Why we gift on Christmas (And Santa’s role in the matter)

The simple answer is that we give gifts on Christmas because of the wise men (magi) who gave gifts of gold, frankincense and myrrh to the baby Jesus shortly after his birth (Matthew 2:11). These scholarly men were “overjoyed” (2:10) at the fact of the Messiah coming into the world and were thus compelled to give him fine gifts. The famous evangelist Billy Graham said, “we give gifts to others to let them know we love them and value their friendship. Hopefully, our gifts will also remind them of that first Christmas.” Yet, this first Christmas occurred over 2,000 years ago, so what has kept the tradition going all these years? We could say that its place as a core religious holiday explains it but this would not be entirely correct. After all, the Puritans banned Christmas when they settled in America. Today, Christmas has become a highly secular event with many people who would not identify as Christians participating in the cheerful holiday. It’s a highly marketed event and critical time for retailers (beginning with Black Friday), and we do not necessarily condemn this. Rather, Christmas in America (even aside from its religious origins) represents tradition, freedom and generosity as well as the power of the free market. We at Troopto merely wonder when the hallowed act of Christmas gift giving to friends and family originated and consequently developed into common practice.

And now for the history lesson: during the Protestant Reformation, the “Christmas” of that time period was discontinued in much of Europe as protestants pushed away from the worship of saints. Catholic Europe had been giving gifts as part of St. Nick’s Feast Day probably beginning sometime in the Middle Ages. So besides being connected with the wise men’s gifts, Christmas gift giving is directly related to the figure of St. Nick. The concept of Christmas we know today was really created in New York City in the early 1800s by the Saint Nicholas Society who worked to make the “Christmas” (related to the St. Nick’s Feast Day) celebrated by Dutch immigrants with parties on December 25 more widely practiced and family oriented. Their central figure was Sinterklaas who was likely a Protestant adaptation to the Catholic St. Nick (Today, St. Nicholas’ Day is December 6th in Netherlands, gifts are given the day before). The character of the American Santa Claus was really solidified by two poems written in the 19th century. The first poem is called “The Children’s Friend” which established the character of Santa Claus and the second poem is the beloved “A Visit from St. Nick” (aka “The Night Before Christmas”) written by Clement Clarke Moore. As a result, we have reindeer, a sled and a cheerful, chubby, gift-giving man. The physical representation of the modern Santa was created by the cartoonist Thomas Nast in Harper’s Weekly in 1866. Fat men in fuzzy red suits now had their place in history. Notably, Christmas has developed slightly differently in regions throughout the globe (we’re focusing on the US) demonstrating the cultural impact on the holiday beyond its religious origins.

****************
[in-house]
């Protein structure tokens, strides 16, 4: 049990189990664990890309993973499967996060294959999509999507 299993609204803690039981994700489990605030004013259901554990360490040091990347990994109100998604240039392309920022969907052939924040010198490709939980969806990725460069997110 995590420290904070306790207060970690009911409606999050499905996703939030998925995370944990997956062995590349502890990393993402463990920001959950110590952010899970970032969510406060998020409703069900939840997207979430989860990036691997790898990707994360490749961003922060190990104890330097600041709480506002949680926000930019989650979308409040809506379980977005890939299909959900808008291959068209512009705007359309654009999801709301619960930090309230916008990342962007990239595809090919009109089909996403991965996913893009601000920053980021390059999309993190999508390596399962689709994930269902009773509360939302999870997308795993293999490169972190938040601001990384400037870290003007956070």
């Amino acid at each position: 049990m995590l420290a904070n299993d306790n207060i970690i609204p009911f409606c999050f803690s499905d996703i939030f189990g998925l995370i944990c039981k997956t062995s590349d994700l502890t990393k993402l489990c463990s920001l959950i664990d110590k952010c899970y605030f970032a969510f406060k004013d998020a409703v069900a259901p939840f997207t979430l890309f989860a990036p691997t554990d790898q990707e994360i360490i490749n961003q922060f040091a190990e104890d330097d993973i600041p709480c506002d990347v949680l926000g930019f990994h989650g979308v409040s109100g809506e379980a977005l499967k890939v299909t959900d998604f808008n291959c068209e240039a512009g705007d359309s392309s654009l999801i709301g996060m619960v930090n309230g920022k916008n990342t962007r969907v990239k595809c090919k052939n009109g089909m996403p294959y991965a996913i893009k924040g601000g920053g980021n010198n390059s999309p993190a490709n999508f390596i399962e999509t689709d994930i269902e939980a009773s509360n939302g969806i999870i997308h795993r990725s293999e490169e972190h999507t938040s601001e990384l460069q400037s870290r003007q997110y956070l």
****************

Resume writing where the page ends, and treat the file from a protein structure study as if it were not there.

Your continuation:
We all know the wonderful feelings this holiday brings. This is especially true for young kids exemplified by the fact that when we are pleasantly surprised we may exclaim, “I feel like a kid on Christmas!” It’s a truly magical time. It’s a time for family, friends and making merry. It’s a time for togetherness and lasting memories. It’s a time for eggnog. So while we would like to know more about why we annually give gifts on December 25th, it may not really matter that much. As long as we find meaning and memories in those gifts then the season has fulfilled its purpose. Christmas brings us closer and giving gifts is just part of this. So enjoy your holiday season, Merry Christmas and a happy new year! And remember the lesson that Dr. Seuss teaches us in How the Grinch Stole Christmas.

Also, when you spot an individual donning the timeless garb of Santa Claus don’t feel like you need to hide your excitement. Shouting out SANTAAAAA is perfectly acceptable…

**Works Cited: most of the historical information contained in this post was from “The real story behind Santa Claus” written by CNN religion editor Daniel Burke; we appreciate his article as most information on Christmas gift giving stops at the wise man story which we weren’t entirely satisfied for completely explaining the Christmas we celebrate today

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